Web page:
There are a lot of people and pieces that go into planning an event. Engaged collaboration is essential to any successful experience. But sometimes getting the executives at the top to provide clear direction and approval to plan a corporate meeting can be challenging. That’s why creating an event framework is so crucial to honing in on your goals. When you provide a clear path from start to finish, you can work as a catalyst to fulfill your event vision.
Challenge No. 1: Executives aren’t interested in an event until late in the planning cycle.
Too often, executives don’t know what they want until the event is clearly on the horizon. It’s a common theme when planning corporate events that by the time the event planners have everything they need to plan the event, they’re working in the weeds—leaving them exhausted by the end of it all.
By presenting a clear event strategy, you can help executives understand your vision as well as the many pieces that need to go into your event, helping to advance clarity from the top down. This helps key decision makers see the potential end result, allowing them to get a better grasp on what they want the event to accomplish and their ultimate goals.
Challenge No. 2: When executives aren’t aligned or offer competing direction for an event.
When you build an event framework, you have to take into consideration both external and internal factors and how that impacts you as a company, as well as how it will impact your event goals and planning. Whether your goal is to build culture within your company, establish trust in new leadership after an acquisition, implement new processes and company direction, or launch a new product or initiative, you are clearly showing what is priority, and through that you can direct the conversation to what’s most important while helping everyone align on common goals. An Event Strategy Framework will distill the objectives and priorities that matter the most.
Challenge No. 3: Executives are overly involved and event teams can feel disempowered.
Let’s be honest, no one likes a micromanager. But if you don’t show up with a plan, you might start to feel like executives are putting too many ideas on the table with no clear direction. Event planners have a voice—one that’s more front and center than ever before. As a result of the pandemic, event managers got a seat at the strategic table, taking on more roles and wearing new hats. Now they’re part technologist, marketer, project manager, and a specialized event planner.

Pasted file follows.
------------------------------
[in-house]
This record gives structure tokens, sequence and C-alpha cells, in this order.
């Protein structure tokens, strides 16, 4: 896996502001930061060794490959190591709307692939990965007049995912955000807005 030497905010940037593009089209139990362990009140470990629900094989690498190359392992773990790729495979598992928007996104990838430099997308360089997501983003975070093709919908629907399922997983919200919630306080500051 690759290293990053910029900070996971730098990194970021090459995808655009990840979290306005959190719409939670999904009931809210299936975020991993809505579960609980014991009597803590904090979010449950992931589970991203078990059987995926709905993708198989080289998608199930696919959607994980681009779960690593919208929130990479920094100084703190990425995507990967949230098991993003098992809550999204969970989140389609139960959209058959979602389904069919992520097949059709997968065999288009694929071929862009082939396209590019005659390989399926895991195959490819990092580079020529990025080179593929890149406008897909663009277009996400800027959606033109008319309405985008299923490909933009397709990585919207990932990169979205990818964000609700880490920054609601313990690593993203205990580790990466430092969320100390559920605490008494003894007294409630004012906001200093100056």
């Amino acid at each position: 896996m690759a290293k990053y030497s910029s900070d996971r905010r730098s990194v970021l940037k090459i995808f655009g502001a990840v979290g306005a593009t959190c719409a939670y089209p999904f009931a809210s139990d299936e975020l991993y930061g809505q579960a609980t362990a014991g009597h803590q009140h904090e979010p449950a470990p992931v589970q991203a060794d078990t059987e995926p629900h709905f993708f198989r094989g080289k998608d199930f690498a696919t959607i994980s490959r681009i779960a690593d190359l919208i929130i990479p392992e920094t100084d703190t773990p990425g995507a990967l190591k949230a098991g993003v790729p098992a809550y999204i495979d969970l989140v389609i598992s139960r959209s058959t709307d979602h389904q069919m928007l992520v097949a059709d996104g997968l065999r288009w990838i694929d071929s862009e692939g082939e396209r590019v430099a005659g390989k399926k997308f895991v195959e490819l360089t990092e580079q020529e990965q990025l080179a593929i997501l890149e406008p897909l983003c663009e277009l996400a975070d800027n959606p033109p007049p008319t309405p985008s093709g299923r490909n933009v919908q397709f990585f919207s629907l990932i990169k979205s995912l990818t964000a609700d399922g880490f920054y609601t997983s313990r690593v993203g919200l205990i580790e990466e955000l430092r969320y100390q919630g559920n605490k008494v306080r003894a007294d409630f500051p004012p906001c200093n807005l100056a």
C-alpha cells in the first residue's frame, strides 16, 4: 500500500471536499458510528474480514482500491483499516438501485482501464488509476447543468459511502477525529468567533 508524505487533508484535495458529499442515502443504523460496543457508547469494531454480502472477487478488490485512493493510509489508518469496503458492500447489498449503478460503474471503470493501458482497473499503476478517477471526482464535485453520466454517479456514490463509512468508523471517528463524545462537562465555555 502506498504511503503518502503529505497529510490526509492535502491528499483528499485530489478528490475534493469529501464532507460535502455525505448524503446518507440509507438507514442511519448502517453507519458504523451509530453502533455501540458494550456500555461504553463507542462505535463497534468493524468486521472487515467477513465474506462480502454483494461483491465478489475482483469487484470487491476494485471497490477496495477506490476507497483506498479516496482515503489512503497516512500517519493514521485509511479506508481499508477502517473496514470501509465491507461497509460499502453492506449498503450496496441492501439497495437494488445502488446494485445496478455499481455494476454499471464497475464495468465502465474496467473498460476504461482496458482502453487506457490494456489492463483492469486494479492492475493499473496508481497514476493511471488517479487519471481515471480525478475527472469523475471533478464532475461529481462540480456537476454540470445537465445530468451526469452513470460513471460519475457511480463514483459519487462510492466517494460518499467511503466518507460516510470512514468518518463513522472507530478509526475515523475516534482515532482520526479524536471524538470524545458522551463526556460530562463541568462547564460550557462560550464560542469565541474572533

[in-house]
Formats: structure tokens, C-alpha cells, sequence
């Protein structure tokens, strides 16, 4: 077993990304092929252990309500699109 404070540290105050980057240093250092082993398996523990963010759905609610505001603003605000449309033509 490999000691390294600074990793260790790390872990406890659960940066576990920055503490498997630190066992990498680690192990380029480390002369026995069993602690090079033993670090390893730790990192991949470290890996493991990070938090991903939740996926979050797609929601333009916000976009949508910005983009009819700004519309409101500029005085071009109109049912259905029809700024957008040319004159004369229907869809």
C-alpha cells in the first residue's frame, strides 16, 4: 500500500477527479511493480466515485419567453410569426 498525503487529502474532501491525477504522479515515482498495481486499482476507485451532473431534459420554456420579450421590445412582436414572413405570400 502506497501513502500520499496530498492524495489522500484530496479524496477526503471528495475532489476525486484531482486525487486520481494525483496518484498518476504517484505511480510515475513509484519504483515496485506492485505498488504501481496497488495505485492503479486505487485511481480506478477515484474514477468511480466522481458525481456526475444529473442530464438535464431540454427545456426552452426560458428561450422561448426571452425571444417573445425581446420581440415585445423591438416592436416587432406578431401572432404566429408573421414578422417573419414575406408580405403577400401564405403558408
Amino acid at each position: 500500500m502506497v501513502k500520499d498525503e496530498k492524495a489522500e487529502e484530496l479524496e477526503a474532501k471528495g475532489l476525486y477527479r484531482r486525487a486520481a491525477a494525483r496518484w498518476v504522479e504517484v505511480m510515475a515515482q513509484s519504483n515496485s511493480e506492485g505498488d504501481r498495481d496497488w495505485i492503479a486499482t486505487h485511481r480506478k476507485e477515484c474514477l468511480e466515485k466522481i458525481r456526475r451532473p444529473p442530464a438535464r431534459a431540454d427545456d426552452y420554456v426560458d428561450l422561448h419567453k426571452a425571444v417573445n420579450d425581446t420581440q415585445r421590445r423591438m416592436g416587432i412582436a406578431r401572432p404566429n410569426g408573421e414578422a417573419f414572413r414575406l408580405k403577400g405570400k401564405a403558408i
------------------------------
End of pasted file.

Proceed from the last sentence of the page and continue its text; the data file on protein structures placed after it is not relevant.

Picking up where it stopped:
To ensure your voice is heard, start by showing up with a strategic plan that’s succinct, clear, and thoughtful. Executives are often much better at responding to directional ideas than being put on the spot to generate them.
When presenting your plan, you’ll want to focus on: How the event will advance corporate purpose and objectives specific to the year.
Once you’ve presented your whole strategic plan, ask for feedback. You might say, “Are there areas of this plan that did not resonate or that we need to adjust to align with our collective goals?”
Then, make sure to be clear about your next steps and ask the executive if there’s anything they’d like to add or that they’d like you to emphasize.
By presenting a plan that has a clear hero’s journey, you’ll give your executives the knowledge and assurance they need to support you without getting overly involved, ultimately allowing you and your team to get to planning for a successful event.
Challenge No. 4: Executives have a history of changing direction and teams are hesitant with direction provided.
With a strategy in place, the higher-ups are less likely to change their minds on a key detail or location. Throughout the planning and development of your event, your event framework is your guide. It’s a resource to reinforce the overall goals of your event and what you’ll need to accomplish to get there.
To help event planners communicate with key decision makers, the team at Unbridled has created an Event Strategy Framework tool. Create your framework now by using our free event strategy template.